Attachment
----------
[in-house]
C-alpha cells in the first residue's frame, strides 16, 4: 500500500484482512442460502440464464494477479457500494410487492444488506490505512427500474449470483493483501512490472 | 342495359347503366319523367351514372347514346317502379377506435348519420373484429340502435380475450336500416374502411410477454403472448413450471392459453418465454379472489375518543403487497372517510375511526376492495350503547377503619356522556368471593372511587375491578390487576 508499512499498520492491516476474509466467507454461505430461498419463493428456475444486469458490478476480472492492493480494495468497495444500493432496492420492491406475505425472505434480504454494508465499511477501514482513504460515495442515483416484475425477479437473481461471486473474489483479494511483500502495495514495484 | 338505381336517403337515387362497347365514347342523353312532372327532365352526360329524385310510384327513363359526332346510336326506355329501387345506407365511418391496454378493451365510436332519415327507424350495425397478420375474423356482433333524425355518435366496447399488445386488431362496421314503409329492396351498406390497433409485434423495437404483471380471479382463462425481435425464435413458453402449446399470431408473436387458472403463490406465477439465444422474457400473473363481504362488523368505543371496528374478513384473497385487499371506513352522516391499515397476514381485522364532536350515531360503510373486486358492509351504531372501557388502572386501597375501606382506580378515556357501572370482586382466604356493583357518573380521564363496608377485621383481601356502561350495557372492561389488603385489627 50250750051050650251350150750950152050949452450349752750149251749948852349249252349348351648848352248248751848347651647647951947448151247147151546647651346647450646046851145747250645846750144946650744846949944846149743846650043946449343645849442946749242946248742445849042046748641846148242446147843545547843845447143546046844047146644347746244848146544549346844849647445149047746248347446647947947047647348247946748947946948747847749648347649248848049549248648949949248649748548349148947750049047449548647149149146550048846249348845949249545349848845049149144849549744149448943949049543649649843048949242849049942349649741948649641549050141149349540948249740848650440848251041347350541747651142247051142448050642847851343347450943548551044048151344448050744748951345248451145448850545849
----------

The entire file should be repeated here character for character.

[in-house]
C-alpha cells in the first residue's frame, strides 16, 4: 500500500484482512442460502440464464494477479457500494410487492444488506490505512427500474449470483493483501512490472 | 342495359347503366319523367351514372347514346317502379377506435348519420373484429340502435380475450336500416374502411410477454403472448413450471392459453418465454379472489375518543403487497372517510375511526376492495350503547377503619356522556368471593372511587375491578390487576 508499512499498520492491516476474509466467507454461505430461498419463493428456475444486469458490478476480472492492493480494495468497495444500493432496492420492491406475505425472505434480504454494508465499511477501514482513504460515495442515483416484475425477479437473481461471486473474489483479494511483500502495495514495484 | 338505381336517403337515387362497347365514347342523353312532372327532365352526360329524385310510384327513363359526332346510336326506355329501387345506407365511418391496454378493451365510436332519415327507424350495425397478420375474423356482433333524425355518435366496447399488445386488431362496421314503409329492396351498406390497433409485434423495437404483471380471479382463462425481435425464435413458453402449446399470431408473436387458472403463490406465477439465444422474457400473473363481504362488523368505543371496528374478513384473497385487499371506513352522516391499515397476514381485522364532536350515531360503510373486486358492509351504531372501557388502572386501597375501606382506580378515556357501572370482586382466604356493583357518573380521564363496608377485621383481601356502561350495557372492561389488603385489627 50250750051050650251350150750950152050949452450349752750149251749948852349249252349348351648848352248248751848347651647647951947448151247147151546647651346647450646046851145747250645846750144946650744846949944846149743846650043946449343645849442946749242946248742445849042046748641846148242446147843545547843845447143546046844047146644347746244848146544549346844849647445149047746248347446647947947047647348247946748947946948747847749648347649248848049549248648949949248649748548349148947750049047449548647149149146550048846249348845949249545349848845049149144849549744149448943949049543649649843048949242849049942349649741948649641549050141149349540948249740848650440848251041347350541747651142247051142448050642847851343347450943548551044048151344448050744748951345248451145448850545849